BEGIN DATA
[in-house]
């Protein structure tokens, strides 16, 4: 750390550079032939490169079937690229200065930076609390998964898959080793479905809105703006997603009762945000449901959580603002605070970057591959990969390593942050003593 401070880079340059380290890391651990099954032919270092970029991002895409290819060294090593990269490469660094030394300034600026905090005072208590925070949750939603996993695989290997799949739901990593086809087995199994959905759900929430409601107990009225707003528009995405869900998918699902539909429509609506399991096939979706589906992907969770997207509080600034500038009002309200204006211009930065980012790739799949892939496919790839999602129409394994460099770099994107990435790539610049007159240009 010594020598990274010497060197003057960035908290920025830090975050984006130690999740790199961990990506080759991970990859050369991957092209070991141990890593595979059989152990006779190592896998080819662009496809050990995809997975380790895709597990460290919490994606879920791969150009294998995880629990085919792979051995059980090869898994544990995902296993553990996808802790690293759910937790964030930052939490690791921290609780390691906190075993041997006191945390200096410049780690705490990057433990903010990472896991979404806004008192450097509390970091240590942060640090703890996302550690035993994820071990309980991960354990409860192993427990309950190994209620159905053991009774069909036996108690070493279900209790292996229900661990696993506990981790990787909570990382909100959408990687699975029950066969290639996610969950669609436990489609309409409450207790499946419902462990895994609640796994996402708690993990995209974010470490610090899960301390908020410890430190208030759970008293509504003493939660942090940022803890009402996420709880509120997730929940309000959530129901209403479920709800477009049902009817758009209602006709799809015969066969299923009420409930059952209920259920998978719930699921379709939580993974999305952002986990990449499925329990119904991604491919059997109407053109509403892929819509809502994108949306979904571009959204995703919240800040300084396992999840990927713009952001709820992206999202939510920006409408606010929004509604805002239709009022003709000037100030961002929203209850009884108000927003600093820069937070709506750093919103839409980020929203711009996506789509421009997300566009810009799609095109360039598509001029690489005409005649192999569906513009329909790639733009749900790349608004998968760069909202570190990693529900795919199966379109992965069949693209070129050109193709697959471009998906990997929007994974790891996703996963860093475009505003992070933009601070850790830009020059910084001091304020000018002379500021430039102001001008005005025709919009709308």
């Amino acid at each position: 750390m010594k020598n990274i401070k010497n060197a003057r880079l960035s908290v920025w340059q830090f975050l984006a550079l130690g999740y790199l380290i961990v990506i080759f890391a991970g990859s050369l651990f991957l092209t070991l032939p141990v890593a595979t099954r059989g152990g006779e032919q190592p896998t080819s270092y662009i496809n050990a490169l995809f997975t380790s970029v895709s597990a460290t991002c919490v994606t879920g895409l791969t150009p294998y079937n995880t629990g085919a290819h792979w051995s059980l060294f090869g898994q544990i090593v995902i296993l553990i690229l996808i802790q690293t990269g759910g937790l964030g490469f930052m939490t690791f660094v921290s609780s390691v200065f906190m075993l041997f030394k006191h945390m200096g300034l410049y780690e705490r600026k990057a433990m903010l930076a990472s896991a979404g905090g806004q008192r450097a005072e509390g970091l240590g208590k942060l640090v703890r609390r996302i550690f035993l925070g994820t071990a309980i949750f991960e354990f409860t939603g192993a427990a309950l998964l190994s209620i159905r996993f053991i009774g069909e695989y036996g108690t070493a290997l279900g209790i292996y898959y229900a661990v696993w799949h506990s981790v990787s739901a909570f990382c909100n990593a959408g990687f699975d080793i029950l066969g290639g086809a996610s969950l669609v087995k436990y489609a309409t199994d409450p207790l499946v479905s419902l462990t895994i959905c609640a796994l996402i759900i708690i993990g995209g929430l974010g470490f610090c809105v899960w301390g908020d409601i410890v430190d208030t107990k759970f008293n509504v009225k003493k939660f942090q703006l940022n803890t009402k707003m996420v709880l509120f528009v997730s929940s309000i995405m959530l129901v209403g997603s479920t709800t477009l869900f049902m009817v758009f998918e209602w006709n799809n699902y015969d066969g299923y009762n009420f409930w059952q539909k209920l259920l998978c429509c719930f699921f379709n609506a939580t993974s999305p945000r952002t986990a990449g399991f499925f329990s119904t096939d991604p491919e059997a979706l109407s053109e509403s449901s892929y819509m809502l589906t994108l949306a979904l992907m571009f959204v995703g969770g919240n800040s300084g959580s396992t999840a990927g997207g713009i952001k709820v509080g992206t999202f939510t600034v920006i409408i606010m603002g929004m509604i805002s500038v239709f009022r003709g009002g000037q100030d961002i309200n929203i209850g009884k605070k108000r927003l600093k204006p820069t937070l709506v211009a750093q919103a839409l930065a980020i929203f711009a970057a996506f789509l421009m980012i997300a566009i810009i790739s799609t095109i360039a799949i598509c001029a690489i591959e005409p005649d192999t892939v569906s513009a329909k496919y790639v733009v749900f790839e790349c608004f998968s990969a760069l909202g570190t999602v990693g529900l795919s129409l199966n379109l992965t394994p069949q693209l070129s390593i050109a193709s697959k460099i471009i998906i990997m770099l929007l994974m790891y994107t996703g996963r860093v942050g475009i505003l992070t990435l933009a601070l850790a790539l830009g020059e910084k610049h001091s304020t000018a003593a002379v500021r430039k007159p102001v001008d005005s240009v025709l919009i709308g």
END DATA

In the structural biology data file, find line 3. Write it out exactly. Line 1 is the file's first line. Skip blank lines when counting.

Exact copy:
């Amino acid at each position: 750390m010594k020598n990274i401070k010497n060197a003057r880079l960035s908290v920025w340059q830090f975050l984006a550079l130690g999740y790199l380290i961990v990506i080759f890391a991970g990859s050369l651990f991957l092209t070991l032939p141990v890593a595979t099954r059989g152990g006779e032919q190592p896998t080819s270092y662009i496809n050990a490169l995809f997975t380790s970029v895709s597990a460290t991002c919490v994606t879920g895409l791969t150009p294998y079937n995880t629990g085919a290819h792979w051995s059980l060294f090869g898994q544990i090593v995902i296993l553990i690229l996808i802790q690293t990269g759910g937790l964030g490469f930052m939490t690791f660094v921290s609780s390691v200065f906190m075993l041997f030394k006191h945390m200096g300034l410049y780690e705490r600026k990057a433990m903010l930076a990472s896991a979404g905090g806004q008192r450097a005072e509390g970091l240590g208590k942060l640090v703890r609390r996302i550690f035993l925070g994820t071990a309980i949750f991960e354990f409860t939603g192993a427990a309950l998964l190994s209620i159905r996993f053991i009774g069909e695989y036996g108690t070493a290997l279900g209790i292996y898959y229900a661990v696993w799949h506990s981790v990787s739901a909570f990382c909100n990593a959408g990687f699975d080793i029950l066969g290639g086809a996610s969950l669609v087995k436990y489609a309409t199994d409450p207790l499946v479905s419902l462990t895994i959905c609640a796994l996402i759900i708690i993990g995209g929430l974010g470490f610090c809105v899960w301390g908020d409601i410890v430190d208030t107990k759970f008293n509504v009225k003493k939660f942090q703006l940022n803890t009402k707003m996420v709880l509120f528009v997730s929940s309000i995405m959530l129901v209403g997603s479920t709800t477009l869900f049902m009817v758009f998918e209602w006709n799809n699902y015969d066969g299923y009762n009420f409930w059952q539909k209920l259920l998978c429509c719930f699921f379709n609506a939580t993974s999305p945000r952002t986990a990449g399991f499925f329990s119904t096939d991604p491919e059997a979706l109407s053109e509403s449901s892929y819509m809502l589906t994108l949306a979904l992907m571009f959204v995703g969770g919240n800040s300084g959580s396992t999840a990927g997207g713009i952001k709820v509080g992206t999202f939510t600034v920006i409408i606010m603002g929004m509604i805002s500038v239709f009022r003709g009002g000037q100030d961002i309200n929203i209850g009884k605070k108000r927003l600093k204006p820069t937070l709506v211009a750093q919103a839409l930065a980020i929203f711009a970057a996506f789509l421009m980012i997300a566009i810009i790739s799609t095109i360039a799949i598509c001029a690489i591959e005409p005649d192999t892939v569906s513009a329909k496919y790639v733009v749900f790839e790349c608004f998968s990969a760069l909202g570190t999602v990693g529900l795919s129409l199966n379109l992965t394994p069949q693209l070129s390593i050109a193709s697959k460099i471009i998906i990997m770099l929007l994974m790891y994107t996703g996963r860093v942050g475009i505003l992070t990435l933009a601070l850790a790539l830009g020059e910084k610049h001091s304020t000018a003593a002379v500021r430039k007159p102001v001008d005005s240009v025709l919009i709308g």